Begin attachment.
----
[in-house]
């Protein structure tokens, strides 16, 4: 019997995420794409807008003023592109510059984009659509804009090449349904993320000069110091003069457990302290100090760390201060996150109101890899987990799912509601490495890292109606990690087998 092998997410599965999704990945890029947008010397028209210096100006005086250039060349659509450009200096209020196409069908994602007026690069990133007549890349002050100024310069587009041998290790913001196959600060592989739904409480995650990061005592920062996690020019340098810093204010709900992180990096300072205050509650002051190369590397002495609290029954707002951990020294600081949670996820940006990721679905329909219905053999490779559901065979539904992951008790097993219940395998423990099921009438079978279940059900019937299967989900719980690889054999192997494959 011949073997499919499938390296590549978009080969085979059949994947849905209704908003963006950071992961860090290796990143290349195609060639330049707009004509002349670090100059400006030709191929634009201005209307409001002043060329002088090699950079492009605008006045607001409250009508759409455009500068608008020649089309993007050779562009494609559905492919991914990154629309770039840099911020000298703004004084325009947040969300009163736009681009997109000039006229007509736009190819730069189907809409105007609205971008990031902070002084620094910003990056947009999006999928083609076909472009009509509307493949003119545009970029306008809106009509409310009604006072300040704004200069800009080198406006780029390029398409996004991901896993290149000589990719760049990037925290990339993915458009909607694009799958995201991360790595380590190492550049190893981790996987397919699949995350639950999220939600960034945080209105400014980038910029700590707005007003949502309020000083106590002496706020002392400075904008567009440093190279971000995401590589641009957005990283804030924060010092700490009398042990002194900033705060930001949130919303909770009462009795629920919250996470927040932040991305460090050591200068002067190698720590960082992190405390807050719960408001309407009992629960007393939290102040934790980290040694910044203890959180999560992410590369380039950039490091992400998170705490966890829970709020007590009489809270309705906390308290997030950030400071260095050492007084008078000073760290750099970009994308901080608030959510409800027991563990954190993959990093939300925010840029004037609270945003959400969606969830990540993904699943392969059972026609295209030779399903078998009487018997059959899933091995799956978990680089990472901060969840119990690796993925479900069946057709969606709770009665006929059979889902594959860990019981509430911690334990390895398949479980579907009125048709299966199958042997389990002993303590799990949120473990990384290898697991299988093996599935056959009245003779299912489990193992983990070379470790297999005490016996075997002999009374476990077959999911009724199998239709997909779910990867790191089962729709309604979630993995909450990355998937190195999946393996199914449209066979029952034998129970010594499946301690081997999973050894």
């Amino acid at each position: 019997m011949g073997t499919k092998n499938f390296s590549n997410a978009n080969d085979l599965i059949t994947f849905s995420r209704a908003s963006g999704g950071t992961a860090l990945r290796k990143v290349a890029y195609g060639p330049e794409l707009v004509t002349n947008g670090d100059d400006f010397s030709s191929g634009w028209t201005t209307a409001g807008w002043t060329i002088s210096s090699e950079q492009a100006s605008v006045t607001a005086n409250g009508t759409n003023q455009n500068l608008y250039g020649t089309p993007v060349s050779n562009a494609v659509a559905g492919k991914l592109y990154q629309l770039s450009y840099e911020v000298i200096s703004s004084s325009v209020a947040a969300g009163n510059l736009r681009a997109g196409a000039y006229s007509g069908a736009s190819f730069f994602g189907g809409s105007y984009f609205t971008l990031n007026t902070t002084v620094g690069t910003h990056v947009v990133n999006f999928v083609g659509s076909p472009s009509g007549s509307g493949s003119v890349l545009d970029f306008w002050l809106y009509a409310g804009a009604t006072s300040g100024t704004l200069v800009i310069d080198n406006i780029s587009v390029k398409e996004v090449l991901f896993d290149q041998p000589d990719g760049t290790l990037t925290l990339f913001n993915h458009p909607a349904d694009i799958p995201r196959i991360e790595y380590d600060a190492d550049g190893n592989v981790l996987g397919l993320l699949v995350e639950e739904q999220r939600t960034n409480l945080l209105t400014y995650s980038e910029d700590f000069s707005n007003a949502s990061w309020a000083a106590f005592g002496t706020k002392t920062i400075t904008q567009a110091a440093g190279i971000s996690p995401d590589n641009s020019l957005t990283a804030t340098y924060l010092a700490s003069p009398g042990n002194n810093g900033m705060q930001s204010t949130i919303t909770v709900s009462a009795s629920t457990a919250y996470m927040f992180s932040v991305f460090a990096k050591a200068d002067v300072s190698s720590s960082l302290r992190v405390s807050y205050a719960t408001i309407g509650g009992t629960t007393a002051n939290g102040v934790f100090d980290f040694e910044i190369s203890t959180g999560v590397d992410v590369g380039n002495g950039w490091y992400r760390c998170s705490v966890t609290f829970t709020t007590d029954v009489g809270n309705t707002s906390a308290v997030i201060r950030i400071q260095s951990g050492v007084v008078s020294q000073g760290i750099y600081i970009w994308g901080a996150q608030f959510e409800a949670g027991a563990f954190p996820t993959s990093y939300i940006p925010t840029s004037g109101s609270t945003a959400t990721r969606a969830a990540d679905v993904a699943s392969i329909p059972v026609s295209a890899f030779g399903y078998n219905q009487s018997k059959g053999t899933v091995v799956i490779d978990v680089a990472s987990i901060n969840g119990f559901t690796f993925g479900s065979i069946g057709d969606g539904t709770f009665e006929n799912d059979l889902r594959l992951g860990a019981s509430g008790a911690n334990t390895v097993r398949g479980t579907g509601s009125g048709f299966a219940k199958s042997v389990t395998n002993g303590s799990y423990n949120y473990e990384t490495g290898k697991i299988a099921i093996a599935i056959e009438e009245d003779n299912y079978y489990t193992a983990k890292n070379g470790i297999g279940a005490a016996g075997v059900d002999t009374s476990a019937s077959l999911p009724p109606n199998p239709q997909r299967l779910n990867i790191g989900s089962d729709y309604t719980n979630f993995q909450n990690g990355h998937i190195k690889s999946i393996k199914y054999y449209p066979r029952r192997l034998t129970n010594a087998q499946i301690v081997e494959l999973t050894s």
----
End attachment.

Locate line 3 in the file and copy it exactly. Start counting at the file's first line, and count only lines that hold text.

């Amino acid at each position: 019997m011949g073997t499919k092998n499938f390296s590549n997410a978009n080969d085979l599965i059949t994947f849905s995420r209704a908003s963006g999704g950071t992961a860090l990945r290796k990143v290349a890029y195609g060639p330049e794409l707009v004509t002349n947008g670090d100059d400006f010397s030709s191929g634009w028209t201005t209307a409001g807008w002043t060329i002088s210096s090699e950079q492009a100006s605008v006045t607001a005086n409250g009508t759409n003023q455009n500068l608008y250039g020649t089309p993007v060349s050779n562009a494609v659509a559905g492919k991914l592109y990154q629309l770039s450009y840099e911020v000298i200096s703004s004084s325009v209020a947040a969300g009163n510059l736009r681009a997109g196409a000039y006229s007509g069908a736009s190819f730069f994602g189907g809409s105007y984009f609205t971008l990031n007026t902070t002084v620094g690069t910003h990056v947009v990133n999006f999928v083609g659509s076909p472009s009509g007549s509307g493949s003119v890349l545009d970029f306008w002050l809106y009509a409310g804009a009604t006072s300040g100024t704004l200069v800009i310069d080198n406006i780029s587009v390029k398409e996004v090449l991901f896993d290149q041998p000589d990719g760049t290790l990037t925290l990339f913001n993915h458009p909607a349904d694009i799958p995201r196959i991360e790595y380590d600060a190492d550049g190893n592989v981790l996987g397919l993320l699949v995350e639950e739904q999220r939600t960034n409480l945080l209105t400014y995650s980038e910029d700590f000069s707005n007003a949502s990061w309020a000083a106590f005592g002496t706020k002392t920062i400075t904008q567009a110091a440093g190279i971000s996690p995401d590589n641009s020019l957005t990283a804030t340098y924060l010092a700490s003069p009398g042990n002194n810093g900033m705060q930001s204010t949130i919303t909770v709900s009462a009795s629920t457990a919250y996470m927040f992180s932040v991305f460090a990096k050591a200068d002067v300072s190698s720590s960082l302290r992190v405390s807050y205050a719960t408001i309407g509650g009992t629960t007393a002051n939290g102040v934790f100090d980290f040694e910044i190369s203890t959180g999560v590397d992410v590369g380039n002495g950039w490091y992400r760390c998170s705490v966890t609290f829970t709020t007590d029954v009489g809270n309705t707002s906390a308290v997030i201060r950030i400071q260095s951990g050492v007084v008078s020294q000073g760290i750099y600081i970009w994308g901080a996150q608030f959510e409800a949670g027991a563990f954190p996820t993959s990093y939300i940006p925010t840029s004037g109101s609270t945003a959400t990721r969606a969830a990540d679905v993904a699943s392969i329909p059972v026609s295209a890899f030779g399903y078998n219905q009487s018997k059959g053999t899933v091995v799956i490779d978990v680089a990472s987990i901060n969840g119990f559901t690796f993925g479900s065979i069946g057709d969606g539904t709770f009665e006929n799912d059979l889902r594959l992951g860990a019981s509430g008790a911690n334990t390895v097993r398949g479980t579907g509601s009125g048709f299966a219940k199958s042997v389990t395998n002993g303590s799990y423990n949120y473990e990384t490495g290898k697991i299988a099921i093996a599935i056959e009438e009245d003779n299912y079978y489990t193992a983990k890292n070379g470790i297999g279940a005490a016996g075997v059900d002999t009374s476990a019937s077959l999911p009724p109606n199998p239709q997909r299967l779910n990867i790191g989900s089962d729709y309604t719980n979630f993995q909450n990690g990355h998937i190195k690889s999946i393996k199914y054999y449209p066979r029952r192997l034998t129970n010594a087998q499946i301690v081997e494959l999973t050894s």